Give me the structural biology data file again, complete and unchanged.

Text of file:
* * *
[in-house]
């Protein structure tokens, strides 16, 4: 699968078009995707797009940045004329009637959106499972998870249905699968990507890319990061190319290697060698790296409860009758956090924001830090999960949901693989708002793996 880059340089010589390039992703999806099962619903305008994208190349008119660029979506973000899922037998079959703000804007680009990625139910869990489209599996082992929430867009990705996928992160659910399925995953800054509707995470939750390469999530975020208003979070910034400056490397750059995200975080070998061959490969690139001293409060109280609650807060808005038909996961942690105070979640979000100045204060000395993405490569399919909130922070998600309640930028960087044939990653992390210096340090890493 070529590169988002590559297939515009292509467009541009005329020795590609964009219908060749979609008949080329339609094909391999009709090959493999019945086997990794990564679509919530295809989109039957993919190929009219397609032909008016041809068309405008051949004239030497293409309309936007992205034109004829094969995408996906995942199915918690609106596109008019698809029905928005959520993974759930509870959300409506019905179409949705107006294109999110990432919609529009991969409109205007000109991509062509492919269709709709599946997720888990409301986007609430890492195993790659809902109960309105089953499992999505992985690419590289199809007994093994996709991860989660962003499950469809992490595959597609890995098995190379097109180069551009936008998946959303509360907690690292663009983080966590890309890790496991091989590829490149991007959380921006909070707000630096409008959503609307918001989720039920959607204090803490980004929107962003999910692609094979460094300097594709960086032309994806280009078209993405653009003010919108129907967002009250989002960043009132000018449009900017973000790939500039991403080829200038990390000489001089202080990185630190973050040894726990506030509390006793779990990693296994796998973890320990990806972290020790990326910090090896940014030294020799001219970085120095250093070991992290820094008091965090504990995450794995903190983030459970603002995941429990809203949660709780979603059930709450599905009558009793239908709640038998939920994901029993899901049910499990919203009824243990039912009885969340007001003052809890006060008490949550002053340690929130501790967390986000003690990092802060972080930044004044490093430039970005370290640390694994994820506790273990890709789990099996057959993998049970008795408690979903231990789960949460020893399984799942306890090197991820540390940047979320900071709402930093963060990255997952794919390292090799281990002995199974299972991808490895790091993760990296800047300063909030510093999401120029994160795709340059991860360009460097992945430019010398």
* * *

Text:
[in-house]
């Protein structure tokens, strides 16, 4: 699968078009995707797009940045004329009637959106499972998870249905699968990507890319990061190319290697060698790296409860009758956090924001830090999960949901693989708002793996 880059340089010589390039992703999806099962619903305008994208190349008119660029979506973000899922037998079959703000804007680009990625139910869990489209599996082992929430867009990705996928992160659910399925995953800054509707995470939750390469999530975020208003979070910034400056490397750059995200975080070998061959490969690139001293409060109280609650807060808005038909996961942690105070979640979000100045204060000395993405490569399919909130922070998600309640930028960087044939990653992390210096340090890493 070529590169988002590559297939515009292509467009541009005329020795590609964009219908060749979609008949080329339609094909391999009709090959493999019945086997990794990564679509919530295809989109039957993919190929009219397609032909008016041809068309405008051949004239030497293409309309936007992205034109004829094969995408996906995942199915918690609106596109008019698809029905928005959520993974759930509870959300409506019905179409949705107006294109999110990432919609529009991969409109205007000109991509062509492919269709709709599946997720888990409301986007609430890492195993790659809902109960309105089953499992999505992985690419590289199809007994093994996709991860989660962003499950469809992490595959597609890995098995190379097109180069551009936008998946959303509360907690690292663009983080966590890309890790496991091989590829490149991007959380921006909070707000630096409008959503609307918001989720039920959607204090803490980004929107962003999910692609094979460094300097594709960086032309994806280009078209993405653009003010919108129907967002009250989002960043009132000018449009900017973000790939500039991403080829200038990390000489001089202080990185630190973050040894726990506030509390006793779990990693296994796998973890320990990806972290020790990326910090090896940014030294020799001219970085120095250093070991992290820094008091965090504990995450794995903190983030459970603002995941429990809203949660709780979603059930709450599905009558009793239908709640038998939920994901029993899901049910499990919203009824243990039912009885969340007001003052809890006060008490949550002053340690929130501790967390986000003690990092802060972080930044004044490093430039970005370290640390694994994820506790273990890709789990099996057959993998049970008795408690979903231990789960949460020893399984799942306890090197991820540390940047979320900071709402930093963060990255997952794919390292090799281990002995199974299972991808490895790091993760990296800047300063909030510093999401120029994160795709340059991860360009460097992945430019010398």